Therefore, factors that damage the endothelium, and factors that make the blood more likely to clot, will to lead to CHD. In syndrome X you have a number of these factors in place: high blood sugar, high blood pressure, high insulin, high cortisol, high clotting factors, etc.

And so, knowing all of this, we can see a very clear pathway linking emigration/social dislocation to premature death from CHD. See diagram:


At this point, you can play a little game; one that I play every day, and have done so for the last ten years. Think of a risk factor for CHD and see where, and how, it fits into that diagram.

Take smoking, for example. How does this fit?

Smoking impacts in a number of ways. It alters the HPA-axis, and increases cortisol secretion. It also, independently, damages the endothelium and raises blood clotting factors. So it is easy to see how, and where, smoking fits into this scheme.

What about depression?

Again this is simple. Depression leads to HPA-axis abnormalities, increased cortisol secretion, and syndrome X.

What about AIDS?

Unknown to most of you, I suspect, is the fact that many AIDS patients suffer from a condition usually referred to as HIV-lipodystrophy. This is, actually, another name for syndrome X. So, how does AIDS cause syndrome X?

Well, it took me a while to find this out. But when AIDS patients take protease inhibitors - the main form of medication used against HIV, this causes a reduction in DHEA (a cortisol antagonist), and a rebound increase in cortisol secretion, leading to syndrome X. It turned out to be remarkably straightforward.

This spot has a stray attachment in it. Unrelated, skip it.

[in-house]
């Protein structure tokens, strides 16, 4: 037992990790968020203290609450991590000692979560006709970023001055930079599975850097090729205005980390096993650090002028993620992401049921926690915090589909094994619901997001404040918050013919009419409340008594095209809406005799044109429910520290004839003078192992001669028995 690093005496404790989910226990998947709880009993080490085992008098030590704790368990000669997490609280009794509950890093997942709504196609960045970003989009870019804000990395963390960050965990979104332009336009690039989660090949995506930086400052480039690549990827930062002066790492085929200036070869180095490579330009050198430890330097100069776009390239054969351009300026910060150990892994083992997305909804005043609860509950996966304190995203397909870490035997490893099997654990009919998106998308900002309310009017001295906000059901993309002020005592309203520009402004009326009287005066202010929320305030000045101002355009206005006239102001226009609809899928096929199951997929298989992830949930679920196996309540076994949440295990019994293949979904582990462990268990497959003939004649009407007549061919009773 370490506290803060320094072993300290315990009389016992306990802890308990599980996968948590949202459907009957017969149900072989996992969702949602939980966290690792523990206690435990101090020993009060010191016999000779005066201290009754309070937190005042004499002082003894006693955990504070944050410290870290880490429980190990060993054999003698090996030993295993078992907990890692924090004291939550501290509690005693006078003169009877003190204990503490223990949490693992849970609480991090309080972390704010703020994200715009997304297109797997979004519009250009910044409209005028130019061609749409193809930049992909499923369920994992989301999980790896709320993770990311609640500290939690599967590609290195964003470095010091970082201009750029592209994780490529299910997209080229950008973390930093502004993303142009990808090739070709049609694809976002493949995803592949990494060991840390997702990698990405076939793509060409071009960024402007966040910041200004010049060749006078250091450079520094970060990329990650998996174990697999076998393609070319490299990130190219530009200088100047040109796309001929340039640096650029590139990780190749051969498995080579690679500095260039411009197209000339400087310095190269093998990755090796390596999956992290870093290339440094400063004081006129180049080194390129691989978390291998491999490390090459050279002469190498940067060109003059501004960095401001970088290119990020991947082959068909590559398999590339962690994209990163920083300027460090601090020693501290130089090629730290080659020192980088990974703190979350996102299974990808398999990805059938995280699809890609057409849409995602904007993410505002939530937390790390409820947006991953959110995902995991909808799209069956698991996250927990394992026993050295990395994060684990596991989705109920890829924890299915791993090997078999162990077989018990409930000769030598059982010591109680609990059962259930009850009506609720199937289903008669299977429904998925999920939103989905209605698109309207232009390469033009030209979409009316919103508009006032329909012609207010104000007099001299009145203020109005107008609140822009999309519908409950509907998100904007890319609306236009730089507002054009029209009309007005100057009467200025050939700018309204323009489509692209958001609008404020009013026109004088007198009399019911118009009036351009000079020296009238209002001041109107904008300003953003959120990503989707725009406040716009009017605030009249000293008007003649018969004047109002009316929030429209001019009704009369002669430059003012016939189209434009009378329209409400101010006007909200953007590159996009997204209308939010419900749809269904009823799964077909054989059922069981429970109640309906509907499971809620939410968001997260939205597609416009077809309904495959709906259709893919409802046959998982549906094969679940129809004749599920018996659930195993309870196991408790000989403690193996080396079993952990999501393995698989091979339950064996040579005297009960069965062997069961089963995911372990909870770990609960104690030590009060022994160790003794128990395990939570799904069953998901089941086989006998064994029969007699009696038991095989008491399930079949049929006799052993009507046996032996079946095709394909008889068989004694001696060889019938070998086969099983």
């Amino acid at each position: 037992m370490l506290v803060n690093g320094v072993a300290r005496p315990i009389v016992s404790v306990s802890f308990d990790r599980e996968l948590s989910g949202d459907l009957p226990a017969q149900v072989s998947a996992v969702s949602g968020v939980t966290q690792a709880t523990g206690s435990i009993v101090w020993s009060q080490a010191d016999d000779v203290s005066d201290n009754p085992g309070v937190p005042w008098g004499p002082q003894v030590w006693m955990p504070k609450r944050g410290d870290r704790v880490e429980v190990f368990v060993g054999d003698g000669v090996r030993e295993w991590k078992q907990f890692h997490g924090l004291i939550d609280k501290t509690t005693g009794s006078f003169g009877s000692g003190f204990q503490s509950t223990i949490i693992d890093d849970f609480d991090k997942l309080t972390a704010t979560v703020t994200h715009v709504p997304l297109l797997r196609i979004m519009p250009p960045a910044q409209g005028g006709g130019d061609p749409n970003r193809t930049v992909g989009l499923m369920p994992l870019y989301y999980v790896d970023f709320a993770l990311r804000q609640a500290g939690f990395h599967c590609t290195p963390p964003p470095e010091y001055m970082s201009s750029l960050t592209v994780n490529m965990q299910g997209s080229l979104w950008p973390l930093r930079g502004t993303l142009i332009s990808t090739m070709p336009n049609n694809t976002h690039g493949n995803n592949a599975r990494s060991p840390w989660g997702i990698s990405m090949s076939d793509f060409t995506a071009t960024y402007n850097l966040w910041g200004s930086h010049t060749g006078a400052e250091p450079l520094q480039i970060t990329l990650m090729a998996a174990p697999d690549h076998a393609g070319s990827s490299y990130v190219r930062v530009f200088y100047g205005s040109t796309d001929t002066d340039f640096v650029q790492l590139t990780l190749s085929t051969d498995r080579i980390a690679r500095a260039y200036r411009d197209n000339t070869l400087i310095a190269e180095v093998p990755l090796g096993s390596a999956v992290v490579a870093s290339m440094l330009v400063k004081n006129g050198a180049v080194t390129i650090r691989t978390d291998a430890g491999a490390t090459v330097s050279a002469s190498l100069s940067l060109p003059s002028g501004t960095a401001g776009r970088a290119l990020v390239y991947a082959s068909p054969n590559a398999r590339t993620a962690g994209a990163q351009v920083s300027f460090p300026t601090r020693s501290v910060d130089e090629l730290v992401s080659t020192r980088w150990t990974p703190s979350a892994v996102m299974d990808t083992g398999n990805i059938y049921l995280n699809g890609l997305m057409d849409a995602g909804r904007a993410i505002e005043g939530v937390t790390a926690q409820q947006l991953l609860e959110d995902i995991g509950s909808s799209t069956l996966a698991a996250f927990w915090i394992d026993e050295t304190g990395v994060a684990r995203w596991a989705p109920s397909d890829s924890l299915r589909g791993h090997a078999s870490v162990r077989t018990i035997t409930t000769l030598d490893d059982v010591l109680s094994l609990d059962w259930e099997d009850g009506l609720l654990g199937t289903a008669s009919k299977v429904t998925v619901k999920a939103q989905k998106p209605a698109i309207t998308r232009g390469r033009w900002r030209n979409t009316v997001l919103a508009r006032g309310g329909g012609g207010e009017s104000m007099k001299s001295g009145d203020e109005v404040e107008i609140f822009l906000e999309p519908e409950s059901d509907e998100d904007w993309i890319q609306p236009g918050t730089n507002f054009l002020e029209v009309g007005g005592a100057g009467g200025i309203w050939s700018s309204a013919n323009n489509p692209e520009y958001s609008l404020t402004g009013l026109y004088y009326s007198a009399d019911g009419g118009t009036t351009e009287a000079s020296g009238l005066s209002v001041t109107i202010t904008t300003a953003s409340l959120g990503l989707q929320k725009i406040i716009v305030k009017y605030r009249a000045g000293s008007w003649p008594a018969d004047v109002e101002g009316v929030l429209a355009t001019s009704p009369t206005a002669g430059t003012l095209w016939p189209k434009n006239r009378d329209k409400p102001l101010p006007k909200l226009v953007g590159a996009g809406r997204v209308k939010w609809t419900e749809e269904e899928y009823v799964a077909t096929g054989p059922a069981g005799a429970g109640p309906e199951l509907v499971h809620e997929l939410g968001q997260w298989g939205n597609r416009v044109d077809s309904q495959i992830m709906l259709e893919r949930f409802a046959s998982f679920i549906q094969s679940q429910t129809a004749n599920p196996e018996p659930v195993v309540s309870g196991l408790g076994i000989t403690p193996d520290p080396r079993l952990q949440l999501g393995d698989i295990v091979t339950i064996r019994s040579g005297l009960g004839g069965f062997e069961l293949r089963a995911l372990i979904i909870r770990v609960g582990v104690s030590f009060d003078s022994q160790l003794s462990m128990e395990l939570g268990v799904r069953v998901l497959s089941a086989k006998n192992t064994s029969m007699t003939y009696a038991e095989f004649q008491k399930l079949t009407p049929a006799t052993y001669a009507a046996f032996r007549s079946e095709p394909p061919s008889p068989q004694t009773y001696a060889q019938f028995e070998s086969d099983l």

What about a raised LDL/cholesterol level? Well, this doesn’t fit at all. Which suggests that a raised cholesterol level cannot be a cause of CHD, and it isn’t.

But there are two questions that the diagram I have presented do not answer. They are complex questions, but unless they can be answered, then for all the clever argumentation I have put forward, I haven’t actually presented the cause of CHD. I spent five years working out the answer to these questions. So, either I am thick, or they were quite tough.

Question one:

Obesity leads to insulin resistance and then type II diabetes. Yet how do the Pima Indians, a population with the highest rate of type II diabetes in the world and also, therefore, the highest rate of insulin resistance, have a low rate of CHD? Answer that.

Question two:

The French have identical risk factors to the British, and I mean identical. Their rate of insulin resistance/type II diabetes is also identical. There is no evidence for a lower prevalence of stress/social dislocation in France; in fact their use of anxiolytics (anxiety medication) is much higher than in the UK. Yet the French rate of CHD is almost exactly one quarter that of the British. How so?

When you can answer these two questions, you’ve got it.  


More essays by Malcolm Kendrick